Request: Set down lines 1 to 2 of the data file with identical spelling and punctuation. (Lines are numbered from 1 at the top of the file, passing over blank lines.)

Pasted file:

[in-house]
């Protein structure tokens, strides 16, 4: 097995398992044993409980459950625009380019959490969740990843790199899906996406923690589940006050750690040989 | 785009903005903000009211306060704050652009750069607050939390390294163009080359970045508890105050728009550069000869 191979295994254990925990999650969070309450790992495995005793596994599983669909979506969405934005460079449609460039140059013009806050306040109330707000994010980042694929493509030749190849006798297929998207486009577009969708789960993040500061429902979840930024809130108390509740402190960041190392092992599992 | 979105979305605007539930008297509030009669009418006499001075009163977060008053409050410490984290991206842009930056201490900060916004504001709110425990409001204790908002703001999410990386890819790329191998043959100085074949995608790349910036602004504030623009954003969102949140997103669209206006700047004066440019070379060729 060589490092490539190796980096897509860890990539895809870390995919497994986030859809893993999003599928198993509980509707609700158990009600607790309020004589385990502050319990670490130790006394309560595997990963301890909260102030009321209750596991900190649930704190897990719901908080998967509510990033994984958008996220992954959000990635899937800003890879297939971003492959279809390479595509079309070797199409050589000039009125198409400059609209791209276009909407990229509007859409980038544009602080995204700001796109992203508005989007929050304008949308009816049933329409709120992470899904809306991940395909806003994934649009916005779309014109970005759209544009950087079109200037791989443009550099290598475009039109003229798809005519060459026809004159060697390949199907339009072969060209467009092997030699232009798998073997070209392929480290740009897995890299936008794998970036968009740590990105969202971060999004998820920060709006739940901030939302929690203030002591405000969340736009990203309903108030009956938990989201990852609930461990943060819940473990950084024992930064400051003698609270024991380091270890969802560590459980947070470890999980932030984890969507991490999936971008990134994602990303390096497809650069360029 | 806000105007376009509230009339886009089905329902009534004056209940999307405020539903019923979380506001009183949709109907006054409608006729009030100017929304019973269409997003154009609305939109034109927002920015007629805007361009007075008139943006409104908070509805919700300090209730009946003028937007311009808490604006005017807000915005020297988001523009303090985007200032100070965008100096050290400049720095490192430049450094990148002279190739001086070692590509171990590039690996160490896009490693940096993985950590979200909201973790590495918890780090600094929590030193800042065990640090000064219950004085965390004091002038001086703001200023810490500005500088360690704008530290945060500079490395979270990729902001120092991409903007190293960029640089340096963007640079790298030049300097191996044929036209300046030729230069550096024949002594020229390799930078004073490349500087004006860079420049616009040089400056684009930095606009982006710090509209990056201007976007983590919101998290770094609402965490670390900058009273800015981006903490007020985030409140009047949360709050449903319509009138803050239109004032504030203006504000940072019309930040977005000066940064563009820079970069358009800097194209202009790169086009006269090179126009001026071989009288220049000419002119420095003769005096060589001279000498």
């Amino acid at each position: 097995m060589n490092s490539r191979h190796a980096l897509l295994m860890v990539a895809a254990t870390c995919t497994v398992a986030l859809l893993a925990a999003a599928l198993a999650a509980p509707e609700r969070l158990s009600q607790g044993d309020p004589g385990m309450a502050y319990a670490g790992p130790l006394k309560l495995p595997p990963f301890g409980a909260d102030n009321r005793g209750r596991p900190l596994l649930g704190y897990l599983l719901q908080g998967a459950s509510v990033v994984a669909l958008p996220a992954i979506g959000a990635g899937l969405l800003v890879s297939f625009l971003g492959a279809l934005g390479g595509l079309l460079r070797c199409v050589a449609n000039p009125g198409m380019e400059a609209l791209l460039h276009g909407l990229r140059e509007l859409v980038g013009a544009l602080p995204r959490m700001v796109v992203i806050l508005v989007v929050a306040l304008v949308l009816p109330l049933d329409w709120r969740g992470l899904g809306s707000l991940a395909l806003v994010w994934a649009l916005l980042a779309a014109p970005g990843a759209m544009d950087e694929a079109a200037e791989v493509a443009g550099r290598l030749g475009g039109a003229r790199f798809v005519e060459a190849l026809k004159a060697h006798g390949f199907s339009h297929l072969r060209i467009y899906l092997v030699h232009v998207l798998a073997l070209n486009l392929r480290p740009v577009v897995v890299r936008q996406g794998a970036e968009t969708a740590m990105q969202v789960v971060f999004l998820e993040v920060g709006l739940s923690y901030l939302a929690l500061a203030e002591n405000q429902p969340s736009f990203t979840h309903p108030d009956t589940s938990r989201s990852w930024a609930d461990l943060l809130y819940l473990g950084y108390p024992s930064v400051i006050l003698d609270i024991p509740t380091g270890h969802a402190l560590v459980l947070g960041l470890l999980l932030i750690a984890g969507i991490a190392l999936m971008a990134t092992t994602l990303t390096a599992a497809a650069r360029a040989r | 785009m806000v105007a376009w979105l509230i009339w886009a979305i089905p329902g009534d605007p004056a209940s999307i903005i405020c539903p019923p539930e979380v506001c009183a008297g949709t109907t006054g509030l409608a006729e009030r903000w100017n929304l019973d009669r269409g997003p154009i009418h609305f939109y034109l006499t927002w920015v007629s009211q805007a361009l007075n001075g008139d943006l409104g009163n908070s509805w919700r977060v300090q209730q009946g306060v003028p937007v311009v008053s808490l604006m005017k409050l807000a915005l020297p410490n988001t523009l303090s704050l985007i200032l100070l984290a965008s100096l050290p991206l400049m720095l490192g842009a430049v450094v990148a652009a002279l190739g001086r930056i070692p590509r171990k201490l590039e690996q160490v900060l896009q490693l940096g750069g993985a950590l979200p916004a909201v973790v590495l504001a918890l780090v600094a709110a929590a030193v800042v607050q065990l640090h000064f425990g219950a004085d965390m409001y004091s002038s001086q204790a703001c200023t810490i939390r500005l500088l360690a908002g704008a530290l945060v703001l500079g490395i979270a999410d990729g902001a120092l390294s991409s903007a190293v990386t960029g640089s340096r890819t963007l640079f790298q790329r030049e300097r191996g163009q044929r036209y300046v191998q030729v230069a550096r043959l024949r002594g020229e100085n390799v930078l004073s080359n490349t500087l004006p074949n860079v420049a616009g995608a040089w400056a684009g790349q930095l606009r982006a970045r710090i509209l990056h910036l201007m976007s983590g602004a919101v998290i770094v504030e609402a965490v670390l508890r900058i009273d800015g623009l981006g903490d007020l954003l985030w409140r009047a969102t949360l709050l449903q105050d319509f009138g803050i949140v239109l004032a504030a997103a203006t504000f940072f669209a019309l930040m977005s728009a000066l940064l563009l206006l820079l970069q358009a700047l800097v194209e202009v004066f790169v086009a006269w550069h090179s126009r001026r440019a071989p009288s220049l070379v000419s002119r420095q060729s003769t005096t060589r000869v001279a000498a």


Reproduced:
[in-house]
């Protein structure tokens, strides 16, 4: 097995398992044993409980459950625009380019959490969740990843790199899906996406923690589940006050750690040989 | 785009903005903000009211306060704050652009750069607050939390390294163009080359970045508890105050728009550069000869 191979295994254990925990999650969070309450790992495995005793596994599983669909979506969405934005460079449609460039140059013009806050306040109330707000994010980042694929493509030749190849006798297929998207486009577009969708789960993040500061429902979840930024809130108390509740402190960041190392092992599992 | 979105979305605007539930008297509030009669009418006499001075009163977060008053409050410490984290991206842009930056201490900060916004504001709110425990409001204790908002703001999410990386890819790329191998043959100085074949995608790349910036602004504030623009954003969102949140997103669209206006700047004066440019070379060729 060589490092490539190796980096897509860890990539895809870390995919497994986030859809893993999003599928198993509980509707609700158990009600607790309020004589385990502050319990670490130790006394309560595997990963301890909260102030009321209750596991900190649930704190897990719901908080998967509510990033994984958008996220992954959000990635899937800003890879297939971003492959279809390479595509079309070797199409050589000039009125198409400059609209791209276009909407990229509007859409980038544009602080995204700001796109992203508005989007929050304008949308009816049933329409709120992470899904809306991940395909806003994934649009916005779309014109970005759209544009950087079109200037791989443009550099290598475009039109003229798809005519060459026809004159060697390949199907339009072969060209467009092997030699232009798998073997070209392929480290740009897995890299936008794998970036968009740590990105969202971060999004998820920060709006739940901030939302929690203030002591405000969340736009990203309903108030009956938990989201990852609930461990943060819940473990950084024992930064400051003698609270024991380091270890969802560590459980947070470890999980932030984890969507991490999936971008990134994602990303390096497809650069360029 | 806000105007376009509230009339886009089905329902009534004056209940999307405020539903019923979380506001009183949709109907006054409608006729009030100017929304019973269409997003154009609305939109034109927002920015007629805007361009007075008139943006409104908070509805919700300090209730009946003028937007311009808490604006005017807000915005020297988001523009303090985007200032100070965008100096050290400049720095490192430049450094990148002279190739001086070692590509171990590039690996160490896009490693940096993985950590979200909201973790590495918890780090600094929590030193800042065990640090000064219950004085965390004091002038001086703001200023810490500005500088360690704008530290945060500079490395979270990729902001120092991409903007190293960029640089340096963007640079790298030049300097191996044929036209300046030729230069550096024949002594020229390799930078004073490349500087004006860079420049616009040089400056684009930095606009982006710090509209990056201007976007983590919101998290770094609402965490670390900058009273800015981006903490007020985030409140009047949360709050449903319509009138803050239109004032504030203006504000940072019309930040977005000066940064563009820079970069358009800097194209202009790169086009006269090179126009001026071989009288220049000419002119420095003769005096060589001279000498």